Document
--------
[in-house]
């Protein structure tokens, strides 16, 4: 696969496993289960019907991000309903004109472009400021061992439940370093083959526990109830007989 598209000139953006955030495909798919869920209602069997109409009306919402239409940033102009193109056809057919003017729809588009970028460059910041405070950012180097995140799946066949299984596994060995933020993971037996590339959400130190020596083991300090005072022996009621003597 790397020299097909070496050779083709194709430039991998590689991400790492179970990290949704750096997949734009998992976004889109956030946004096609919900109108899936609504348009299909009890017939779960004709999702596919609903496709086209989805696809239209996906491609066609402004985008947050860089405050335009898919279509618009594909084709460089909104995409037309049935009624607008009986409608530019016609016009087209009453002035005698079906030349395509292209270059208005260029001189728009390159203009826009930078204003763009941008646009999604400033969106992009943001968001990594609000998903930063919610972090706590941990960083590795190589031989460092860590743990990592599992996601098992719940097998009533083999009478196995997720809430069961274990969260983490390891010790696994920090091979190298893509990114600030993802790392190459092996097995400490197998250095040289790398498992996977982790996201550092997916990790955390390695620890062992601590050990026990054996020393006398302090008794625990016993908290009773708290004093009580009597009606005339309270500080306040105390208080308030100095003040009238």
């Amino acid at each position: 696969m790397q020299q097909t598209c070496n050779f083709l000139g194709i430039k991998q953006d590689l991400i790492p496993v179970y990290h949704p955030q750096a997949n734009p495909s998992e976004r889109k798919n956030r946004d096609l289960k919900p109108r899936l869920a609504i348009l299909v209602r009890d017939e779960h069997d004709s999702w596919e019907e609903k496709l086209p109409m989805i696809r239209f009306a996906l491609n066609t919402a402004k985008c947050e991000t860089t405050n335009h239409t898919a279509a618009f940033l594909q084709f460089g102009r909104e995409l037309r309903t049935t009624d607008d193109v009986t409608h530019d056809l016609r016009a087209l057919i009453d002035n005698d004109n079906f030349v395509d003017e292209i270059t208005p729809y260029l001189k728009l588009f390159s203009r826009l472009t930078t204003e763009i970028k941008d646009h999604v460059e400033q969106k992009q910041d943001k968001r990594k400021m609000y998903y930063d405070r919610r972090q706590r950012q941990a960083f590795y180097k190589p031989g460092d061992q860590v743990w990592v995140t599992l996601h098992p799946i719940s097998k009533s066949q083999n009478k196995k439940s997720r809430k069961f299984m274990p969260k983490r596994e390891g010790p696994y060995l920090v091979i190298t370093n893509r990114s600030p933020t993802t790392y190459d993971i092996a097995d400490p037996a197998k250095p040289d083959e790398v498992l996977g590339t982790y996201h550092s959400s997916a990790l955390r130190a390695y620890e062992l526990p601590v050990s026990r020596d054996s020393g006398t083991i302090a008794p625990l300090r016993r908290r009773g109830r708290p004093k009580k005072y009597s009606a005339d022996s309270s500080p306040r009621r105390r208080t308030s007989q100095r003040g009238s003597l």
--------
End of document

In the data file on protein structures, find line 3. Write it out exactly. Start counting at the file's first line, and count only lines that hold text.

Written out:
């Amino acid at each position: 696969m790397q020299q097909t598209c070496n050779f083709l000139g194709i430039k991998q953006d590689l991400i790492p496993v179970y990290h949704p955030q750096a997949n734009p495909s998992e976004r889109k798919n956030r946004d096609l289960k919900p109108r899936l869920a609504i348009l299909v209602r009890d017939e779960h069997d004709s999702w596919e019907e609903k496709l086209p109409m989805i696809r239209f009306a996906l491609n066609t919402a402004k985008c947050e991000t860089t405050n335009h239409t898919a279509a618009f940033l594909q084709f460089g102009r909104e995409l037309r309903t049935t009624d607008d193109v009986t409608h530019d056809l016609r016009a087209l057919i009453d002035n005698d004109n079906f030349v395509d003017e292209i270059t208005p729809y260029l001189k728009l588009f390159s203009r826009l472009t930078t204003e763009i970028k941008d646009h999604v460059e400033q969106k992009q910041d943001k968001r990594k400021m609000y998903y930063d405070r919610r972090q706590r950012q941990a960083f590795y180097k190589p031989g460092d061992q860590v743990w990592v995140t599992l996601h098992p799946i719940s097998k009533s066949q083999n009478k196995k439940s997720r809430k069961f299984m274990p969260k983490r596994e390891g010790p696994y060995l920090v091979i190298t370093n893509r990114s600030p933020t993802t790392y190459d993971i092996a097995d400490p037996a197998k250095p040289d083959e790398v498992l996977g590339t982790y996201h550092s959400s997916a990790l955390r130190a390695y620890e062992l526990p601590v050990s026990r020596d054996s020393g006398t083991i302090a008794p625990l300090r016993r908290r009773g109830r708290p004093k009580k005072y009597s009606a005339d022996s309270s500080p306040r009621r105390r208080t308030s007989q100095r003040g009238s003597l």